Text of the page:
Son of the Sunshine is an indie Toronto film about a young man with Tourette's syndrome whose family seems to be plagued by every social ill known to man, including poverty, disability, drug addiction, emotional abuse and incest.
It is a film that rejoices in highly convincing kitchen-sink realism, but also includes passages of artsy expressionism, while its plot hints at the supernatural.
It is a film that shows flashes of brilliance, including writer-director Ryan Ward's own performance as the alienated protagonist, but mainly it is a film that, for all its smallness, suffers from excess and confusion.
Sonny Johnns is a mass of tics, twitches and expletives, some involuntary and many, one suspects, voluntary as he lashes out at a world that always views him with alarm. When not wandering the downtown streets, he lives unhappily with his combative sister (Shantelle Canzanese) and his infantilizing mother (JoAnn Nordstrom), a sad figure who's disastrously drawn to the abusive man who supplies her heroin.
Just as his sister bolts, Sonny escapes too, undergoing a surgical procedure that may cure his symptoms. He meets a young woman in a park: Arielle (Rebecca McMahon) is often hostile or drunk, but no matter - she's offering a better kind of love than he gets at home. He moves into her apartment and even gets a job, abandoning his mother to her demons.
At this point Ward begins to hint, and then finally explain, that Sonny has a gift for healing the sick or the dying. Perhaps he is losing this gift as he conquers his disease. Ward's script, co-written with Matthew Heiti, is often cryptic. Is Sonny's surgical cure an illusion? (There is not currently a cure for Tourette's.) Can he really raise the dead?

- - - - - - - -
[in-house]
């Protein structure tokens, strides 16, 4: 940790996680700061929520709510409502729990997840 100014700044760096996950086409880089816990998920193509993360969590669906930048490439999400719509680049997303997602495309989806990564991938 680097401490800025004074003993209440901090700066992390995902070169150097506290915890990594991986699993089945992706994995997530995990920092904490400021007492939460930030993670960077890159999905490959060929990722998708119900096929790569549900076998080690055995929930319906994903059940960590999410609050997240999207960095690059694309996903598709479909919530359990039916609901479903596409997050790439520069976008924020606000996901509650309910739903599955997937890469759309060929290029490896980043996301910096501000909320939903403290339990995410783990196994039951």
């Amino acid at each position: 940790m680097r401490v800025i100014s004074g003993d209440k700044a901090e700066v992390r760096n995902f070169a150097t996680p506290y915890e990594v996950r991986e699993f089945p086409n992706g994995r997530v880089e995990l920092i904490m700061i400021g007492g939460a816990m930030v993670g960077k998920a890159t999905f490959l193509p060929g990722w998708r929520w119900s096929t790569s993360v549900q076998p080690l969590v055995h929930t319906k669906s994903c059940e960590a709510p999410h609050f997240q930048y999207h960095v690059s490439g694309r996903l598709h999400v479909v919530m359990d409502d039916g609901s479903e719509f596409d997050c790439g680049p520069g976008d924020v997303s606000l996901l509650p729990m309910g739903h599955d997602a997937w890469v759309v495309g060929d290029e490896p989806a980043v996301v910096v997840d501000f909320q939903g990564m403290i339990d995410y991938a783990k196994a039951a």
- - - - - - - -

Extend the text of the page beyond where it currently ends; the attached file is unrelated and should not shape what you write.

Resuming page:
Sometimes this fuzziness is a necessary strength: A definitive statement about Sonny's supernatural powers would be laughable, and the one place where the sister explains it to the girlfriend rings a false note. But the film also suffers from unfocused or incomplete storytelling that has lost sight of the viewer's needs. It is never clear, for example, where the family's apparently ex-urban home is located in relation to downtown Toronto or to the family farm where Sonny's grandmother lives with his uncle Leonard, a man who, for his part, suffers from a persistent vegetative state.
Besides, the supernatural theme is hardly the film's strong suit. It provides plot but is emotionally secondary to a remarkable story of suffering with scant doses of hope. Nordstrom is note-perfect as the hardened, yet collapsing single mother abandoned by her increasingly independent adult children; McMahon is remarkably affecting as the explosive Arielle, desperate for love yet quick to eject (literally) the men who offer it. Ward's own engrossing and utterly believable performance silently captures Sonny's alienation with moving accuracy.
On film, Ward attempts to illustrate that interior state through various expressive techniques, including a swirling image of Sonny's body curled into a fetal ball and many close-ups of his face. At one point, he includes a narrator reciting Leonard Cohen's definition of sainthood from his 1966 novel Beautiful Losers. Ward is often too elliptical for comfort, but this is one of several moments in this overpacked film where, on the contrary, you wish you could stay the young auteur's hand. If viewers must figure out the mechanics of Tourette's syndrome and resurrection for themselves, surely they can also decide how high to elevate the suffering Sonny.
Son of the Sunshine
- Written by Ryan Ward and Matthew Heiti
- Directed by Ryan Ward
- Starring Ryan Ward, Rebecca McMahon and JoAnn Nordstrom
- Classification: 14A